Of poetry and passports

Verse effect: Abhay Kumar in New Delhi. Photo: V. Sudershan  

In a week where headlines were dominated by a diplomat not honouring his word, another was awarded for the value of his verses. First Secretary at the Indian Embassy, Nepal, and prolific poet Abhay K. was one of the five recipients of the SAARC Literature Award announced recently.

Pakistan's Farheen Chaudhary, Abdul Khaliq Rashid of Afghanistan, Suman Pokhrel of Nepal and novelist Daya Dissanayake of Sri Lanka were the other recipients.

“It is not for a particular work. It is given for promoting poetry in a general sense,” Abhay K. said. “There is something about poetry that connects individuals as individuals, and transcends regional identities.”

A poet, therefore, is a global citizen, someone who can overcome the trappings of narrow parochialism and act as a bridge between cultures. A diplomat performs the same role, according to Abhay.

“The diplomat is a bridge builder. Like poets and artists, his purpose is to connect cultures and civilisations,” he said.

The poet-diplomat is one of the founders of the Poetry at the Monument initiative, whereby poetry recitations are organised at historic locations in Delhi, such as Lodi Garden, Siri Fort and Ghalib’s Haveli among others. “It’s an attempt to combine poetry with heritage, we want to take poetry to the seven cities of Delhi,” he said. “This idea has now spread across South Asia. For instance, in Kathmandu, we have started a similar initiative called Poemandu,” he added.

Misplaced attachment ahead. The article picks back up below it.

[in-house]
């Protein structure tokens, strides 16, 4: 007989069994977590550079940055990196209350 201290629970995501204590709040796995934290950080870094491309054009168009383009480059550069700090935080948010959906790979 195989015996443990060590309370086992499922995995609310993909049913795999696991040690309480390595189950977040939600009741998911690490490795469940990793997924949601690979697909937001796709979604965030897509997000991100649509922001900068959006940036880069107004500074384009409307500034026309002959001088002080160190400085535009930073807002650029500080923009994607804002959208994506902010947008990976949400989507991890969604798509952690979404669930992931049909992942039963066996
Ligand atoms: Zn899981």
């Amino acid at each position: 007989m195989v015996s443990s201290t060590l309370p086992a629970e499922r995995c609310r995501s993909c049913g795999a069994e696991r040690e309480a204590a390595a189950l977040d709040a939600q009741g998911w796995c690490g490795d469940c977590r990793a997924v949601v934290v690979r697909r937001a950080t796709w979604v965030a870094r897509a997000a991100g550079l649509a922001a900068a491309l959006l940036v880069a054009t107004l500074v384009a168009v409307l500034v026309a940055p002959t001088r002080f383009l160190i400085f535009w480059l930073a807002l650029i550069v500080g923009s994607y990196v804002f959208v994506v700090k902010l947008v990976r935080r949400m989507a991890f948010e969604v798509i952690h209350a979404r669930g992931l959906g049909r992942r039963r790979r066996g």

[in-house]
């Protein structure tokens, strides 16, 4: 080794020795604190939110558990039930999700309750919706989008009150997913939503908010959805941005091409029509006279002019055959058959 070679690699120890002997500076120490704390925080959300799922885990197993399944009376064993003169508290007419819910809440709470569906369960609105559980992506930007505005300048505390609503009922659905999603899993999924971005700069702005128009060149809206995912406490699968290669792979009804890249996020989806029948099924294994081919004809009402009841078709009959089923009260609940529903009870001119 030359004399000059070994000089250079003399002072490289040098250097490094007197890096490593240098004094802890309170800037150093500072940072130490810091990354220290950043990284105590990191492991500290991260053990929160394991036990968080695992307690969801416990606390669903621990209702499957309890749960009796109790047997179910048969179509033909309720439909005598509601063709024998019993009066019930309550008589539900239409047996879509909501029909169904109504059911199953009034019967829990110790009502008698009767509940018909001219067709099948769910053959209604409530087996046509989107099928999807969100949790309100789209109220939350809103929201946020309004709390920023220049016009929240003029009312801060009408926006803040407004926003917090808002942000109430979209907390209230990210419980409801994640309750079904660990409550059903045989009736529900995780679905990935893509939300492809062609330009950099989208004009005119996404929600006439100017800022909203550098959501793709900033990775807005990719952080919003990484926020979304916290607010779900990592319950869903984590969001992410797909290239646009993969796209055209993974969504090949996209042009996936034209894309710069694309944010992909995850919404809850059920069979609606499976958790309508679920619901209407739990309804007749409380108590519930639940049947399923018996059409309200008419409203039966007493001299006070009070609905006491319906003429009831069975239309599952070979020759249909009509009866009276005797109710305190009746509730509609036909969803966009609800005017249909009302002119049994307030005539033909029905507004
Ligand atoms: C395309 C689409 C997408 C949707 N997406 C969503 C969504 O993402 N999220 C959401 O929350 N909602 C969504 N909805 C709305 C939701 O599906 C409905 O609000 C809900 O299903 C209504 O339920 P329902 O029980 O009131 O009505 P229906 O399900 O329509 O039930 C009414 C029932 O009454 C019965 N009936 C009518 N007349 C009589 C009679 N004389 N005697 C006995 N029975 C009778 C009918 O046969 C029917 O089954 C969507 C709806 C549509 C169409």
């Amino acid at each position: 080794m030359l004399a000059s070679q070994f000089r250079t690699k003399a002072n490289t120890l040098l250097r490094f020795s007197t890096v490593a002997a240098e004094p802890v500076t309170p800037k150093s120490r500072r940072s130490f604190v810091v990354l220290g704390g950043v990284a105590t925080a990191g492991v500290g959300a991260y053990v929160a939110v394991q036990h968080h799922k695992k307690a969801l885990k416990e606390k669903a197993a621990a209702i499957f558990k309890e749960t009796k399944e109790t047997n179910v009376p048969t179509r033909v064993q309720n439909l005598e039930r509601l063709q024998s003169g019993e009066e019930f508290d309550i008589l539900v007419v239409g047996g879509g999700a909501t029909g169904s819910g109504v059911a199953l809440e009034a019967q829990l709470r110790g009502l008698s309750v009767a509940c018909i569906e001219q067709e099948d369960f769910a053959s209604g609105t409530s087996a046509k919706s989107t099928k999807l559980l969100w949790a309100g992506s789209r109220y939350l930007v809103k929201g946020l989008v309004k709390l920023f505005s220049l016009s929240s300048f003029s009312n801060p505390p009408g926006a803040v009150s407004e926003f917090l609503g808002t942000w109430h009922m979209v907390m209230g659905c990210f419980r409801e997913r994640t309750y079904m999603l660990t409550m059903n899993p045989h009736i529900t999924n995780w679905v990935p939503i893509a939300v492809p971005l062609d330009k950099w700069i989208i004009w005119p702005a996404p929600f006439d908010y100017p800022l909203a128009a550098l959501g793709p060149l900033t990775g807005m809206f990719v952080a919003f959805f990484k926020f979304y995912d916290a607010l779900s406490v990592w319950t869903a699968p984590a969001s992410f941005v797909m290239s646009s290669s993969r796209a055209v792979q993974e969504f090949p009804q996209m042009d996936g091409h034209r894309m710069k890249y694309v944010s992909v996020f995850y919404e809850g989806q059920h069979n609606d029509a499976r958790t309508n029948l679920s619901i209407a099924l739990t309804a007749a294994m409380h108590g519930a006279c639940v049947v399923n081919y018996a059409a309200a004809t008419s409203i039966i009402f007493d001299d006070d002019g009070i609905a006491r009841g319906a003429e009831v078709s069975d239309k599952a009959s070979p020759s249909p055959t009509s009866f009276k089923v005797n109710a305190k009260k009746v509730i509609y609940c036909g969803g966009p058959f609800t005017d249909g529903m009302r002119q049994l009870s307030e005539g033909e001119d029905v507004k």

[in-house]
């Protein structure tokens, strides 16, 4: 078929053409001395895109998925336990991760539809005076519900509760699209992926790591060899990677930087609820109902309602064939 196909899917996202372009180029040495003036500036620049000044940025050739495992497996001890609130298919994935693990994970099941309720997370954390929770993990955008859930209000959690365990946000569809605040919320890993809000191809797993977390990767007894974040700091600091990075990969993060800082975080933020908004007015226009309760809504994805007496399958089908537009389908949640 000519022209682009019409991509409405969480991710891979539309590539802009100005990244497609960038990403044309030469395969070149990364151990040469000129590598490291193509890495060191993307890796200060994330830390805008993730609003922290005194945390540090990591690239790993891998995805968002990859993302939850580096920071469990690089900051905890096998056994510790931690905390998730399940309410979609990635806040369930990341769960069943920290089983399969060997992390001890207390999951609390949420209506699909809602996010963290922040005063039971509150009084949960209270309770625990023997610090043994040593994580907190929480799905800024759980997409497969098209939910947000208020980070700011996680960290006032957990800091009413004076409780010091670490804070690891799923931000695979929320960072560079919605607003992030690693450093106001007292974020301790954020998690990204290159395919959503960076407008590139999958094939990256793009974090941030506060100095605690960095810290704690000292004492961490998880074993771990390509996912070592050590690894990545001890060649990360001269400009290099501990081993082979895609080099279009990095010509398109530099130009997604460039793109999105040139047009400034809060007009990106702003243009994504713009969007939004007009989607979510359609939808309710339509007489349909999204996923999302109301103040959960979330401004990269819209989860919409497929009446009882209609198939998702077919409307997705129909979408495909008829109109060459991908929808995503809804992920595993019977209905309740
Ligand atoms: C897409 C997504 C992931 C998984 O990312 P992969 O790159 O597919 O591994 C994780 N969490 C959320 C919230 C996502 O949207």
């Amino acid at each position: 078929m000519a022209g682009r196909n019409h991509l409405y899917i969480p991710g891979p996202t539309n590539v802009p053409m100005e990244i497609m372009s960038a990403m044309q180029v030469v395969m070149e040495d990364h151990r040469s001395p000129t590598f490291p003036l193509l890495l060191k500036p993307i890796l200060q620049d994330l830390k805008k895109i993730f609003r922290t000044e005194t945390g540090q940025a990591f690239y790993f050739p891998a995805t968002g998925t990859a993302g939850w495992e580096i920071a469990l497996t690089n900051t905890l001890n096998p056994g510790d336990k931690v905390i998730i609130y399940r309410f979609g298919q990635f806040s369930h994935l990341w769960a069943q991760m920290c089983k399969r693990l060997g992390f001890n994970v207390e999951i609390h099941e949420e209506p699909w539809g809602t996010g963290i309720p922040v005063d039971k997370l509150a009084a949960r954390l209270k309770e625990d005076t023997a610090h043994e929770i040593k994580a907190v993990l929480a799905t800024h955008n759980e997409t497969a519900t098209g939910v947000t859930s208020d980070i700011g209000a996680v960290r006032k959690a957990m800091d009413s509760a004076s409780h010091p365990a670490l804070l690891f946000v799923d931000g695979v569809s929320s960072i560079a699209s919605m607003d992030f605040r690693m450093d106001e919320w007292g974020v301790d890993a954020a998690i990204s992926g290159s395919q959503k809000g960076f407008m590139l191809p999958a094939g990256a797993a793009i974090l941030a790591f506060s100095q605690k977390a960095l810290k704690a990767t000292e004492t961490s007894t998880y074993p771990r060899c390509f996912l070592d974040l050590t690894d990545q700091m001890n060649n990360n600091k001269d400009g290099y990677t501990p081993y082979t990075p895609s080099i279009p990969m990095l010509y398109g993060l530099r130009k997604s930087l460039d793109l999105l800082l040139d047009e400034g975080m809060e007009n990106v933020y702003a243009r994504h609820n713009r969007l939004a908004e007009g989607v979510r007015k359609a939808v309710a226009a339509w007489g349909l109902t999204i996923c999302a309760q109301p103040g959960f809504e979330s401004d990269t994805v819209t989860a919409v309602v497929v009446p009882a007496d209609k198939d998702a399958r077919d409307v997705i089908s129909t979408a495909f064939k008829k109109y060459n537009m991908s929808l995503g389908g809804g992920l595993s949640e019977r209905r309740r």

While an earlier collection of poems, titled Candling the Light, dealt with his stay in Moscow, a city that inspired spontaneous bursts of poetry in him, his forthcoming collection of poems, titled Seduction of Delhi, deals with his love for the city of Delhi. It is the city he has spent the maximum amount of time in, having studied in Kirori Mal College and Jawaharlal Nehru University. “When I came back from Moscow, I went to every nook and corner of the city, trying to find its essence,” he said.

“Whenever I leave Delhi, some sort of nostalgia starts gripping me…I refer to it as my beloved…” he added.

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Printable version | Oct 29, 2020 9:15:16 AM |

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